Thank you for posting this. I think increasing awareness is the crucial forerunner to making changes.

    1. Casey
      Casey August 6, 2015 at 4:20 pm | | Reply

      I think I met you at last year’s Gen Con talking about carpet when I was using my manual wheelchair (this year I used a TravelScoot & got to experience the battery draining power of the Indy Convention Center’s carpet…wow)! I’m seriously thinking about rigging one some sort of exclaimation point to my chair that makes me look like a quest-giving NPC (plus have cards to give out about convention access issues if people ask for a quest). I’m also wanting a shirt or sticker for my chair that says +5 wheelchair of invisibility 😛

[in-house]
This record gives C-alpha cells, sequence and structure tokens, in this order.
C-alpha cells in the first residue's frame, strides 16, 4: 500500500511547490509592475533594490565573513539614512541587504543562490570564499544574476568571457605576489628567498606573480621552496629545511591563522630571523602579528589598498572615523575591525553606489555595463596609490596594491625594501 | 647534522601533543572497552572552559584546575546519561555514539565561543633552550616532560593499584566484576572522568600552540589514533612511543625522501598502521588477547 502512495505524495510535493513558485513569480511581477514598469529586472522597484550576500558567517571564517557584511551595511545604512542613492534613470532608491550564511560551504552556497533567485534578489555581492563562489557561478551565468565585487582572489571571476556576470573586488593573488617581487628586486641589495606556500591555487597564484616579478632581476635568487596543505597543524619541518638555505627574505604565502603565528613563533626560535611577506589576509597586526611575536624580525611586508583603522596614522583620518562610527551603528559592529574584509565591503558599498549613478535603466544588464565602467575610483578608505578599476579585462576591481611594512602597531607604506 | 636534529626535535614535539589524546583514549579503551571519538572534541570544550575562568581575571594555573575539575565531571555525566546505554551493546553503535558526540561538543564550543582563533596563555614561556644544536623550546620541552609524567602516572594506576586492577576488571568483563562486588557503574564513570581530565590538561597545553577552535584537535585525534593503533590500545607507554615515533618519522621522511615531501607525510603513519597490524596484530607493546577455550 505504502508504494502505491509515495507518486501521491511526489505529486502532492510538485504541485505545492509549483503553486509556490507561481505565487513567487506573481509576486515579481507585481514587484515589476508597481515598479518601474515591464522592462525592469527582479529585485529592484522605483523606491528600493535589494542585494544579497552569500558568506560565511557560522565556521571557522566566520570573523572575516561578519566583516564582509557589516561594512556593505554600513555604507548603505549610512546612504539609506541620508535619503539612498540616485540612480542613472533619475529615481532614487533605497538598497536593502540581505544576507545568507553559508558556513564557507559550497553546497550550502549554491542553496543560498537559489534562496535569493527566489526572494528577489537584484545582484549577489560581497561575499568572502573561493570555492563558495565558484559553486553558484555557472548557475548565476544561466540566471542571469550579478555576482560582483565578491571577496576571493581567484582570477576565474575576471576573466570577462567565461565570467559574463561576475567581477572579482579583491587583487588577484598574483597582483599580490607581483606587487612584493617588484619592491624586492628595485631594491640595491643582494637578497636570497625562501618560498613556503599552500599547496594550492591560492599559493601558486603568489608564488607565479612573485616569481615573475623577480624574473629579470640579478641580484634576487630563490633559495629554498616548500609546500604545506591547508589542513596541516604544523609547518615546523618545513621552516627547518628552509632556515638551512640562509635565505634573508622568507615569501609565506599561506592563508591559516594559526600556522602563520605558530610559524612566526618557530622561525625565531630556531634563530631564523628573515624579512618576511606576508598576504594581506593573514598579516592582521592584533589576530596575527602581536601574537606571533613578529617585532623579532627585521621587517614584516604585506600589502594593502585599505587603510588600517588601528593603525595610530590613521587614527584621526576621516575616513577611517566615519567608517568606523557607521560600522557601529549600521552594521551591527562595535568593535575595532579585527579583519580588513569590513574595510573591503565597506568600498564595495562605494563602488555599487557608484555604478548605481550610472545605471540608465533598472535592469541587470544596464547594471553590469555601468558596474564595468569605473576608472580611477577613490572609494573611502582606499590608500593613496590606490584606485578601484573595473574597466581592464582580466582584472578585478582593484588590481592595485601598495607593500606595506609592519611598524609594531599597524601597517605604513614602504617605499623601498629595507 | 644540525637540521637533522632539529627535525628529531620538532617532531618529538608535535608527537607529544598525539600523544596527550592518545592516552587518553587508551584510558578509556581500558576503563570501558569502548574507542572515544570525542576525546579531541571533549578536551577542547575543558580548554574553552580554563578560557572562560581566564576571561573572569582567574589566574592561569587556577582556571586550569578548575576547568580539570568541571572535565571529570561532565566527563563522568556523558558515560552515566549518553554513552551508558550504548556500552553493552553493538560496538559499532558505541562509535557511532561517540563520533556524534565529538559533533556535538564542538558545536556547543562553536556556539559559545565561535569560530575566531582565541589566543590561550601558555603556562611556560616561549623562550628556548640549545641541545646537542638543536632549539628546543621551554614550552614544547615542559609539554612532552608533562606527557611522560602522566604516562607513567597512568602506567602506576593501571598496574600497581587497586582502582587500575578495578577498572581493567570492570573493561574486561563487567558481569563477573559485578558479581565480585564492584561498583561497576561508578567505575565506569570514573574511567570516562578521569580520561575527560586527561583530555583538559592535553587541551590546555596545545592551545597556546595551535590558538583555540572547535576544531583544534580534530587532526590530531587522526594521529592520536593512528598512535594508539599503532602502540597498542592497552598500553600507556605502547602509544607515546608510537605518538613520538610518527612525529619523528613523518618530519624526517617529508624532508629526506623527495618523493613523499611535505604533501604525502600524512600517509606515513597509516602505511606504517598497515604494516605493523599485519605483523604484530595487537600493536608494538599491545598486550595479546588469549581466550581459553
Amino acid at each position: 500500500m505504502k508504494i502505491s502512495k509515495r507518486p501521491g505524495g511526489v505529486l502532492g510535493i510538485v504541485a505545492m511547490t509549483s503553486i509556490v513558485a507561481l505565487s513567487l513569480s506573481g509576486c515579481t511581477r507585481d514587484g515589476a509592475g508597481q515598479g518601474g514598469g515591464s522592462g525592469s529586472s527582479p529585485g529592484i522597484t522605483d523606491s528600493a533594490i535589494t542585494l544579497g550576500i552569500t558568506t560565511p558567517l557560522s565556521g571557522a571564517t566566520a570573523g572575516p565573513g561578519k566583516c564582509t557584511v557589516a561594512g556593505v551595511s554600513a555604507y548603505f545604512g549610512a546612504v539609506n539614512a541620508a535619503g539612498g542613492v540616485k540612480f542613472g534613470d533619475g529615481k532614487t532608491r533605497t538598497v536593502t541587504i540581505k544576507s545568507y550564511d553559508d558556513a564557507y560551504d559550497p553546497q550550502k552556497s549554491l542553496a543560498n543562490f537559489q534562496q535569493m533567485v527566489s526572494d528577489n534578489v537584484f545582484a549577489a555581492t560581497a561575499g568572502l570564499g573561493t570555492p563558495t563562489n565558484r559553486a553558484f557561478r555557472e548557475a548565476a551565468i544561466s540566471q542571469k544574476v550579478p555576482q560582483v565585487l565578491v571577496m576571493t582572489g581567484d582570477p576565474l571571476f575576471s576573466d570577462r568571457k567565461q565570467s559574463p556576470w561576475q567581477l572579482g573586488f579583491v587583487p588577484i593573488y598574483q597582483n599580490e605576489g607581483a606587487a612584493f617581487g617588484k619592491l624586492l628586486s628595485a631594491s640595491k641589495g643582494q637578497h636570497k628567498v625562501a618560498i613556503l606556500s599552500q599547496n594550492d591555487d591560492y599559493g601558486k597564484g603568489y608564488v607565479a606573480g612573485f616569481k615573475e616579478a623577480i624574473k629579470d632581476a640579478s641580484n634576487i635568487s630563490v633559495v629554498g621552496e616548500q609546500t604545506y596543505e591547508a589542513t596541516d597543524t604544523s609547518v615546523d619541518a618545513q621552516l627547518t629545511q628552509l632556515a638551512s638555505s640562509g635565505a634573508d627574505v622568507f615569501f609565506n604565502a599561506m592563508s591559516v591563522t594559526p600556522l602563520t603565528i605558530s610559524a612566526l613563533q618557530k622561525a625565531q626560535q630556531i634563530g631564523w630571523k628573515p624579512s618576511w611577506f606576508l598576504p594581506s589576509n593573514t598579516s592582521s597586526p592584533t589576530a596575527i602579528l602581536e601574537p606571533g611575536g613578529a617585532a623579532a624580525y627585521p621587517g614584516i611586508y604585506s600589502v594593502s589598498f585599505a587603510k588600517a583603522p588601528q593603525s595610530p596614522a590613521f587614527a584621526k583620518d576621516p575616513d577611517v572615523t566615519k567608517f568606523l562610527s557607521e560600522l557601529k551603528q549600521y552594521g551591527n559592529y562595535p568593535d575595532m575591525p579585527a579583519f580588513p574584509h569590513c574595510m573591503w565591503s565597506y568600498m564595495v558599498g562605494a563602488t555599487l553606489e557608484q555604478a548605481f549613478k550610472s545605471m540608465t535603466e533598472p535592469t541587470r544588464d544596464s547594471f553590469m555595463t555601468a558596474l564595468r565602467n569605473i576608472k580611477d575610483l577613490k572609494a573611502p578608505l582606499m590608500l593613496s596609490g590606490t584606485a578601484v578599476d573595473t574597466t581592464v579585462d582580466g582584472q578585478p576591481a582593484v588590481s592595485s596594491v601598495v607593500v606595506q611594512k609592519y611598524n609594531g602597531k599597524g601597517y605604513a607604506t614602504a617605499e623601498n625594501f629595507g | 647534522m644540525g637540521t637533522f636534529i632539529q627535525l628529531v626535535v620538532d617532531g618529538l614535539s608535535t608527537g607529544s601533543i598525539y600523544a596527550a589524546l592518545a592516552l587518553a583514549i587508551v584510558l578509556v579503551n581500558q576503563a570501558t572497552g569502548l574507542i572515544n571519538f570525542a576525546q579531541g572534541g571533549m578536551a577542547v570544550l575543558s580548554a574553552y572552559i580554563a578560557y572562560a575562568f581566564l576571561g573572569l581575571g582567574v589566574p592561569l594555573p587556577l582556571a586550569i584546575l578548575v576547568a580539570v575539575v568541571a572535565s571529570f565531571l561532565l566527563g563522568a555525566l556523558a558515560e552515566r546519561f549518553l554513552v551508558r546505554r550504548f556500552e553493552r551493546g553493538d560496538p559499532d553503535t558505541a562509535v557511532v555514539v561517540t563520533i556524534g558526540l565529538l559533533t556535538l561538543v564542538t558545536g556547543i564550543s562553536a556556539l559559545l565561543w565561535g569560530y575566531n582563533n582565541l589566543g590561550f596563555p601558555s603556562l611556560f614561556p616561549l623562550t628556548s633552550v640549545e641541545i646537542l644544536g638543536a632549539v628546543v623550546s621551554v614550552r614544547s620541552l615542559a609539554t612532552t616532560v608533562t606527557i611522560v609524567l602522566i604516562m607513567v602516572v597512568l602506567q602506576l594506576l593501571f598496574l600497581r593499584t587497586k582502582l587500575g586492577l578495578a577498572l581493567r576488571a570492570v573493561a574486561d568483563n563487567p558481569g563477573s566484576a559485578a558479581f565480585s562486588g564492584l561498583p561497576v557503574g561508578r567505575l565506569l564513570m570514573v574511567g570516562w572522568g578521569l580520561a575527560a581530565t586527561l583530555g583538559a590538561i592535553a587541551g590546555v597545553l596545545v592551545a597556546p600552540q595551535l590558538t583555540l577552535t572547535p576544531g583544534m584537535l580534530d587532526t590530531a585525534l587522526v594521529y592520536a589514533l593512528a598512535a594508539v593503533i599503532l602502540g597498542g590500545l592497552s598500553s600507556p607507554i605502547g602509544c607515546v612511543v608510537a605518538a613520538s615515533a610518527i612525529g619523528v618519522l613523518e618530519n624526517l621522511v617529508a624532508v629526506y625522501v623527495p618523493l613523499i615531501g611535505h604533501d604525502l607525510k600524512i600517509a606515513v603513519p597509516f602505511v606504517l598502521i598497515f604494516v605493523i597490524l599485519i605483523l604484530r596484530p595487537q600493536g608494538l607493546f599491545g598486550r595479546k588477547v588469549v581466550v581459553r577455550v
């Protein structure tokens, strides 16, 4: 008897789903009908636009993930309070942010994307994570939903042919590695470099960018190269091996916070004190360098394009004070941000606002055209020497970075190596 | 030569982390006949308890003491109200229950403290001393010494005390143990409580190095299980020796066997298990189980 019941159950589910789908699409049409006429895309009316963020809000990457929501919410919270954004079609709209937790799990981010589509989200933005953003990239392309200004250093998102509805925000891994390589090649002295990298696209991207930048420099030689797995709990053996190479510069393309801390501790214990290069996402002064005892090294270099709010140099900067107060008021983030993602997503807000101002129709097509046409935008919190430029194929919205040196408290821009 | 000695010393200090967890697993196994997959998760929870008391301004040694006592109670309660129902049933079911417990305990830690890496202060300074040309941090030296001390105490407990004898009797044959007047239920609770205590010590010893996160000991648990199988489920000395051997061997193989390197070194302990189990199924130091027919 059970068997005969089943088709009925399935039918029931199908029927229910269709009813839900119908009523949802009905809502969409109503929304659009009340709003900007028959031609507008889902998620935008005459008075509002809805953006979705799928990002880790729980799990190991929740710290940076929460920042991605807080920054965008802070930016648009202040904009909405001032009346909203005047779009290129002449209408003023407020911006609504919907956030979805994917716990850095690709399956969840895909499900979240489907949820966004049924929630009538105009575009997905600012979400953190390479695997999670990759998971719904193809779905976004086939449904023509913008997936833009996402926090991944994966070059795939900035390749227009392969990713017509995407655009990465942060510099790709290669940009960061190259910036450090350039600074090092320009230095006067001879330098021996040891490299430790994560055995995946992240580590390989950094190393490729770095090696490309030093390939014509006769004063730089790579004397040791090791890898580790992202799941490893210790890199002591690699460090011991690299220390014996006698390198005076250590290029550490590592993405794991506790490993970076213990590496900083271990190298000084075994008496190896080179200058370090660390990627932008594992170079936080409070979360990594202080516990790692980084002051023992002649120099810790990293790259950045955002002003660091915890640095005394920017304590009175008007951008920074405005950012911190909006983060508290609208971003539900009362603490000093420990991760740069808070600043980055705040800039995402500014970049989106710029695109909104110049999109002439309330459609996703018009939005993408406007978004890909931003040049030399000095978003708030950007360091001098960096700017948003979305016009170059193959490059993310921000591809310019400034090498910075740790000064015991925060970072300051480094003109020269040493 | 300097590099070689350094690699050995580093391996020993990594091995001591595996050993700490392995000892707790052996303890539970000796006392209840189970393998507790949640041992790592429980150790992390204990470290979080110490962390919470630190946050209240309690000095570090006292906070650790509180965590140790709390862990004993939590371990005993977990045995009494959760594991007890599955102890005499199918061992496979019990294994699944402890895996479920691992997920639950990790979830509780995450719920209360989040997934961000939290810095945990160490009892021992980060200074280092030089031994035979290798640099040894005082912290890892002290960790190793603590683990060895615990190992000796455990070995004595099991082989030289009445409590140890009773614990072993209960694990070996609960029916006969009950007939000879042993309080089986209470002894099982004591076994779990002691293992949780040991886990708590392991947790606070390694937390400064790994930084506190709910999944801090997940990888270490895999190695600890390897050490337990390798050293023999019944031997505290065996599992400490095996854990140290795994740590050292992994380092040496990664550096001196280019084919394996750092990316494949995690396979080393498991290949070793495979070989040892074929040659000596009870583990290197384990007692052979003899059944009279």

6. Kristine
    Kristine August 5, 2015 at 5:15 pm | | Reply


    My heart aches that this happened to you. Since I walk with a cane now, I’m so much more cognizant of ableism and how abhorrent people can be.

    Thank you for posting this. I’ve tweeted it out on the GeekGirlCon side and I hope that it continues to raise awareness.

    I can’t wait to see what Blind Mouse Games does! If you need any assistance, please don’t hesitate to reach out! I’d be honoured to help <3

  7. Jesse the K
    Jesse the K August 20, 2015 at 2:26 pm | | Reply

    Thank you for putting your experience so eloquently, and so shortly afterwards. After that dehumanizing treatment, I’d be fuming in the corner, too frustrated to speak, much less write.

    Cons can and do improve, but it requires constant action. My experience with a volunteer-run con is that every department must be gently reminded of the access implications of all their decisions. Every year, and that requires a lot of energy!

  8. Taff
    Taff September 23, 2015 at 12:56 am | | Reply

    I’m so sorry this happened to you. Public places are nightmares for us wheelies. Thank you for your hard work.